ENGLISH POETRY 1579-1830: SPENSER AND THE TRADITION
Carthusianus, "On Lord Lyttelton" Lloyd's Evening Post (29 September 1773) 308.
1743: James Thomson
1746: James Thomson
1747: Catherine Talbot
1747: Thomas Gray
1747: Thomas Edwards
1748: James Thomson
1748: W. D—n
1748: J. W-n
1751: William Shenstone
1751: Horace Walpole
1755 ca.: Richard Meadowcourt
1761: Rev. John Langhorne
1763: Rev. Charles Churchill
1765: William Kenrick
1767: Samuel Johnson
1771: W. P.
1773: James Beattie
1773: Elizabeth Carter
1773: Rev. William Lipscomb
1773: John Tait
1773: Edward Cooper
1773 ca.: A. P.
1773: John Jones
1773: C. R. M. S.
1779: Rev. Vicesimus Knox
1782: Rev. Joseph Warton
1788: John Williams
1792: John Bennet
1795: Dr. Robert Anderson
1802: George Dyer
1806: John Wooll
1806: Dr. John Aikin
1806: William Forbes
1807: Robert Southey
1809: Rev. Percival Stockdale
1810: William Wordsworth
1824: Bryan Waller Procter
1825 ca.: Henry Mackenzie
1829: Anna Brownell Jameson
1832: John Taylor Esq.
1833: Thomas Enort Smith
1834: Sir Samuel Egerton Brydges
1834: Thomas Babington Macaulay
1860: George Gilfillan
1882: Epes Sargent
1888: Edmund Gosse
1773: George Lyttelton
1773: Rev. Percival Stockdale
Indu'd with Learning, and a lively Mind,
Of Manners gentle, and of Wit refin'd,
Untaught from Virtue's rugged path to stray,
And tread unhallow'd Vice's flow'ry way;
He lenient soften'd Mis'ry's dreary pow'r,
He gently sooth'd, and calm'd each tortur'd hour,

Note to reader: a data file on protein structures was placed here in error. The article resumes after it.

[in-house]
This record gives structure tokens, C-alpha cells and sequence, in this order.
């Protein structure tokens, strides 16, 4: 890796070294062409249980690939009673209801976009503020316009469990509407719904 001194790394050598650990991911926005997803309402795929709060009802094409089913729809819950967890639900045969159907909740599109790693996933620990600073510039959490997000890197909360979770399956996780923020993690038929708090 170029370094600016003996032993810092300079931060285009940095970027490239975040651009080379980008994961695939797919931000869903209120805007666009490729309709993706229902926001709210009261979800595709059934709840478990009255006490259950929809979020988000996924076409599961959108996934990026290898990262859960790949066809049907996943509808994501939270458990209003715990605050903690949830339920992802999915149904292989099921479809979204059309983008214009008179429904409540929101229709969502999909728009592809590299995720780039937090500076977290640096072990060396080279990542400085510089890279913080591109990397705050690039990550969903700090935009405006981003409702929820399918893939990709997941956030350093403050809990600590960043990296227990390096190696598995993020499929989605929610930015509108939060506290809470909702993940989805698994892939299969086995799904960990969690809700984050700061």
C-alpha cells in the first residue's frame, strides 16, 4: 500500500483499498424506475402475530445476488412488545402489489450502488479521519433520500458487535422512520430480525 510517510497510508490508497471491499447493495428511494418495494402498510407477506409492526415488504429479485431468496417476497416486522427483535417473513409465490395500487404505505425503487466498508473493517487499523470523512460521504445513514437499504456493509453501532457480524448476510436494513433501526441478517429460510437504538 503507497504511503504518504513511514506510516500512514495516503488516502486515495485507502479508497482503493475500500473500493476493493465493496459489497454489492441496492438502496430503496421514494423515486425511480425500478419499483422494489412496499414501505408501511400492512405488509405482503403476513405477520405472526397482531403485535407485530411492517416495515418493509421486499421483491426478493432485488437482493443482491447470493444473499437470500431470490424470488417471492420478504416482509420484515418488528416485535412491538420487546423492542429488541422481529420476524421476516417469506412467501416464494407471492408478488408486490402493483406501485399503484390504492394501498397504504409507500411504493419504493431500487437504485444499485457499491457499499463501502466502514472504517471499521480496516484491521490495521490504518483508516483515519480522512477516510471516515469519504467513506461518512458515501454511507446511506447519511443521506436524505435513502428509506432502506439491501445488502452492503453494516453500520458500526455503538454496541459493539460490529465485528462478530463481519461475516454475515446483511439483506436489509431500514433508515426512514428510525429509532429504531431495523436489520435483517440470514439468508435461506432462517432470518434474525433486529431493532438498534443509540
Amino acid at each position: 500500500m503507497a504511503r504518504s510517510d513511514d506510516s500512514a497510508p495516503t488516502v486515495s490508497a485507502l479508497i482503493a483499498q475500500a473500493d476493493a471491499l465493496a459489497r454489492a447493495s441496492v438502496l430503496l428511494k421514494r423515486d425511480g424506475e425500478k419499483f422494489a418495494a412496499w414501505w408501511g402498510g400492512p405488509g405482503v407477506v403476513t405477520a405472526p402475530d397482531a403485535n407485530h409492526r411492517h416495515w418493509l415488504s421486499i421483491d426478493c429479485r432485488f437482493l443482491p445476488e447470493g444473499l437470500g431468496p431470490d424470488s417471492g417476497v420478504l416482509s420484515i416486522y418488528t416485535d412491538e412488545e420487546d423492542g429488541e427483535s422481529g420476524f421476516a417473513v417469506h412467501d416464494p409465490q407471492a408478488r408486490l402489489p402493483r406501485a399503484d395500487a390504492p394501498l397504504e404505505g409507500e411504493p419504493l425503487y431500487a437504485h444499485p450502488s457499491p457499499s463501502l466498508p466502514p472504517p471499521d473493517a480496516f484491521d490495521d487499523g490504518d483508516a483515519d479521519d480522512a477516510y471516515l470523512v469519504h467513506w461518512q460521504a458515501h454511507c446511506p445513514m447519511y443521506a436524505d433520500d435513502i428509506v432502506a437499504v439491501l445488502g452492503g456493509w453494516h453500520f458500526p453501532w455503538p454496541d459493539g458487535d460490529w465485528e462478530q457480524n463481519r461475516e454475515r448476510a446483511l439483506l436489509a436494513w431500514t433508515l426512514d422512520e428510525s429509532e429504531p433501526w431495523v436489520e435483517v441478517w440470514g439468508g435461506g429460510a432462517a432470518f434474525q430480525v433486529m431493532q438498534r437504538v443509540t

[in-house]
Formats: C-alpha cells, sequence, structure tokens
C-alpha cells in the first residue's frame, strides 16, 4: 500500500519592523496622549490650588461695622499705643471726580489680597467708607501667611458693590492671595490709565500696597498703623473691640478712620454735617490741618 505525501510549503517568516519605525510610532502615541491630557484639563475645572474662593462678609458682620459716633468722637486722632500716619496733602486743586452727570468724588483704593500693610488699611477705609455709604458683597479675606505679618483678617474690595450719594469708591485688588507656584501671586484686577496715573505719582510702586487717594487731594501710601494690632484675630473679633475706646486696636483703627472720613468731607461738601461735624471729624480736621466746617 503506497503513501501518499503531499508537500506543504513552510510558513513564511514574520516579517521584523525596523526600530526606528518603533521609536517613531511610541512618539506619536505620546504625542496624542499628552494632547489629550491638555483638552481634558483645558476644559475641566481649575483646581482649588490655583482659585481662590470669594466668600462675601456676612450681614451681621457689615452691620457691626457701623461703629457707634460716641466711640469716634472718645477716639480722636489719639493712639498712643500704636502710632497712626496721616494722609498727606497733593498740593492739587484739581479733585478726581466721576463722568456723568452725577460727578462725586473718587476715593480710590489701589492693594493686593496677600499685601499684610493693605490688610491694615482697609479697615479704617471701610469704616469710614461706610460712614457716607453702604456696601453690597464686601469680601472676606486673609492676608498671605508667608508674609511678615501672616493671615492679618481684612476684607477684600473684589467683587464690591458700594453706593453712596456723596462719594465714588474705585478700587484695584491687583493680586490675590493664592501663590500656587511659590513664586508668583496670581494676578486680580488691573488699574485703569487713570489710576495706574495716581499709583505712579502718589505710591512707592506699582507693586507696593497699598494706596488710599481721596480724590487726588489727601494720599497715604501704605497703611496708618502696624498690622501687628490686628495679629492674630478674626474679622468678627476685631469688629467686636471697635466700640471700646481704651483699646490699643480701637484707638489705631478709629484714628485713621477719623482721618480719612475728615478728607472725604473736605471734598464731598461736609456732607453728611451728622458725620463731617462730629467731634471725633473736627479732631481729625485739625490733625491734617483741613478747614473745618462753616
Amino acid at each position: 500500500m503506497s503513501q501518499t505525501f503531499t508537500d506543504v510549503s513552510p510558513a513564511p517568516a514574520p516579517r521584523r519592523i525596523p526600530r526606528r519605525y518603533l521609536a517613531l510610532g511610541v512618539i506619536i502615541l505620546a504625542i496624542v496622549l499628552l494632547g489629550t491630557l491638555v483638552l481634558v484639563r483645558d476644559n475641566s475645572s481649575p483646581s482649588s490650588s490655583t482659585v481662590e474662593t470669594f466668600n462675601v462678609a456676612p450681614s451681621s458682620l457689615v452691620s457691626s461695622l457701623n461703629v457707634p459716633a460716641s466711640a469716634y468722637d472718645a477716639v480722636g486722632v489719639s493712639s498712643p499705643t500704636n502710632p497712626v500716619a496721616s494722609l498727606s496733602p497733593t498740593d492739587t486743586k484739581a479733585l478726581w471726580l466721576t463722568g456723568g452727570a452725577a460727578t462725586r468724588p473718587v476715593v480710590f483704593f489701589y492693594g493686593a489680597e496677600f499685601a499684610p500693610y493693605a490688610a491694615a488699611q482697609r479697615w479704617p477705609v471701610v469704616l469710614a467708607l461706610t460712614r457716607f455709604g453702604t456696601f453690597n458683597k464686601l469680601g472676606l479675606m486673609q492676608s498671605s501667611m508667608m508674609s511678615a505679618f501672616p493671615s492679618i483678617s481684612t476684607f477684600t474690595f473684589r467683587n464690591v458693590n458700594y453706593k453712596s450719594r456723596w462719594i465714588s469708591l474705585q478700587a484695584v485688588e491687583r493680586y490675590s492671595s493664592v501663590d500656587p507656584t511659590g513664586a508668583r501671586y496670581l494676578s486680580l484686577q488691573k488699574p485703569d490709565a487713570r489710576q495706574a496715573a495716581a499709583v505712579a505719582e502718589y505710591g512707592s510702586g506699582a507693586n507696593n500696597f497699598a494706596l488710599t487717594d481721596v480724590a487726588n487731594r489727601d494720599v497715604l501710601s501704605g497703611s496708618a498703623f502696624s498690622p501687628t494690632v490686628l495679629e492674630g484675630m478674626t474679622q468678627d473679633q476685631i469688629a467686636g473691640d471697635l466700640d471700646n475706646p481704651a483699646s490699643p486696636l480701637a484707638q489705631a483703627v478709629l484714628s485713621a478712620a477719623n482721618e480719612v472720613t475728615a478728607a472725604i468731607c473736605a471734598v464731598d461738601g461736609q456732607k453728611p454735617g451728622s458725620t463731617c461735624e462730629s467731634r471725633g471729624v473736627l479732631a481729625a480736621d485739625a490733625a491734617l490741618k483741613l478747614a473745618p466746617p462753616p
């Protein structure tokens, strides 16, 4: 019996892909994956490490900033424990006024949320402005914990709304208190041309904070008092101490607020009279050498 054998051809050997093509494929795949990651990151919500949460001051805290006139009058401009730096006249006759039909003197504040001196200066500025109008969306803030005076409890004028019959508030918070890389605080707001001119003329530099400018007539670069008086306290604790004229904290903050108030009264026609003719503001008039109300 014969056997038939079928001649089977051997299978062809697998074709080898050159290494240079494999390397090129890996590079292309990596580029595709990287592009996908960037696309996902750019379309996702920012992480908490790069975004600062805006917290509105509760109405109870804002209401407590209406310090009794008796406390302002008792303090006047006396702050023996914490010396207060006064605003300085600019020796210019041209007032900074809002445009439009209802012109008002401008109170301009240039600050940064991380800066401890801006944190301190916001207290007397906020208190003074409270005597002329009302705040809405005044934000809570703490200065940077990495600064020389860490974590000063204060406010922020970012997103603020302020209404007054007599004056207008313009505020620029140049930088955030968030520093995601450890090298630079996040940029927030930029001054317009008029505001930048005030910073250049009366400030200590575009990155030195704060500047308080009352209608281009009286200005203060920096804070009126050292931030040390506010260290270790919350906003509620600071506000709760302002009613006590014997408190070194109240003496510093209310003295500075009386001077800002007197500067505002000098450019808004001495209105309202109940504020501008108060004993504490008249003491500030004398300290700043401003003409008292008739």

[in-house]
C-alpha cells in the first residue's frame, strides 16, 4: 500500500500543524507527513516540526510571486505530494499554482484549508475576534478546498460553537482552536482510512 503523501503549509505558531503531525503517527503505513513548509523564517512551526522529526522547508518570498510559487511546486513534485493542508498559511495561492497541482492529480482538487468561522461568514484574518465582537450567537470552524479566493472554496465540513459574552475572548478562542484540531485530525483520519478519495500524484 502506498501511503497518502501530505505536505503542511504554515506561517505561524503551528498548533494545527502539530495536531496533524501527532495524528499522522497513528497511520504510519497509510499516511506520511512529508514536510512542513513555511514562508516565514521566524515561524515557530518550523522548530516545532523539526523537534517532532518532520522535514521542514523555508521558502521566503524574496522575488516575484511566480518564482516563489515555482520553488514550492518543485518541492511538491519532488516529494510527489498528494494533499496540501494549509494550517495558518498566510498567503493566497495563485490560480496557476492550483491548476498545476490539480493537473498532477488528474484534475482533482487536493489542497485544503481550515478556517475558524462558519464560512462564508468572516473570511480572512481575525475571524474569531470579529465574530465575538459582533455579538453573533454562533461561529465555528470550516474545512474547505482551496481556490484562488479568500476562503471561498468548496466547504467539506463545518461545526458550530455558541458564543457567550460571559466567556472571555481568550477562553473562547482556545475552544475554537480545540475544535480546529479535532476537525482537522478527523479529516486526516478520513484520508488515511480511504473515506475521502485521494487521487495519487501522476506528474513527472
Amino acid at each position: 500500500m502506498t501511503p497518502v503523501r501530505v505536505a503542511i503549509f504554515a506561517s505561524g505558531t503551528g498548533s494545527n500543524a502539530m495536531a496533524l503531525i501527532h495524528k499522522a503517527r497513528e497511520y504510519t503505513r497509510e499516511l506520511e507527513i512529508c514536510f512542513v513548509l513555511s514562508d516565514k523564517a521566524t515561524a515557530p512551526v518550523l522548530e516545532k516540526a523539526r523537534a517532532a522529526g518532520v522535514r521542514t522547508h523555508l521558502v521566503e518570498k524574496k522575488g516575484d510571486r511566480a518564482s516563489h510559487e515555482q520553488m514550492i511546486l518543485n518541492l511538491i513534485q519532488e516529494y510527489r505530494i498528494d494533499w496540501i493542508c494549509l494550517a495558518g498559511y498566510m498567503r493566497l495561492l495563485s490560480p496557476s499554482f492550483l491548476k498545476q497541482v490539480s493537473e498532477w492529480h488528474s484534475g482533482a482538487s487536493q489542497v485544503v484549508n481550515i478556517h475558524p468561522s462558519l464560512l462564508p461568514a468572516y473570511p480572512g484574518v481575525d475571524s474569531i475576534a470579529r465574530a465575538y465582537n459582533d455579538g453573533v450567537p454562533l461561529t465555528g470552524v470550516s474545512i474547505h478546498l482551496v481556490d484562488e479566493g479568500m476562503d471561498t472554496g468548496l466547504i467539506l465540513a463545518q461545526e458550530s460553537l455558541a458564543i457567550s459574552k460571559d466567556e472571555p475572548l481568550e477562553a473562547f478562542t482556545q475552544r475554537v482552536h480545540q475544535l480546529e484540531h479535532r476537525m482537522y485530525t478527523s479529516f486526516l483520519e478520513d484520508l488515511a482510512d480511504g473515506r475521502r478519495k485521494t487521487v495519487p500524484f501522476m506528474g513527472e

Not as the flutt'ring insects of a day,
Which in the Sun-beams of our Fortune play.
In wintry blasts the treach'rous tribe are gone,
And leave mankind deserted and alone.
In Passion mild, in Converse ever bright,
The guiding Star, and wand'ring Seaman's light.
Through Study's arduous path pursu'd Renown,
And deep read Science mark'd him for her own.
His Thoughts most pure, his ev'ry Action just,
Which sweetly smell, and blossom in the Dust,
The Tyrant's cruel dart inur'd to Woe,
Unmov'd he saw, unmov'd he felt the blow;
Nor once the Hero wept, nor once he sigh'd,
But as he liv'd in Peace, he calmly dy'd;
Yet dying to the wicked warning gave,
By virtuous deeds to tame the yawning grave.
Truth in his Heart, Persuasion in his Tongue,
From Pleasure baneful charm'd the list'ning throng;
Unravell'd mistic Errors mazy road,
And led the thoughtless mind from Vice to God;
As some fair Star emits a fulgent light,
And falling downward falls, with glimm'ring ray,
Directs the weary'd Trav'ller's lonely way;
Attends his step, explores each latent rock,
And guards his tender feet from Danger's shock;
Conducts him safe by various ills opprest,
Through deserts wild to Happiness and Rest.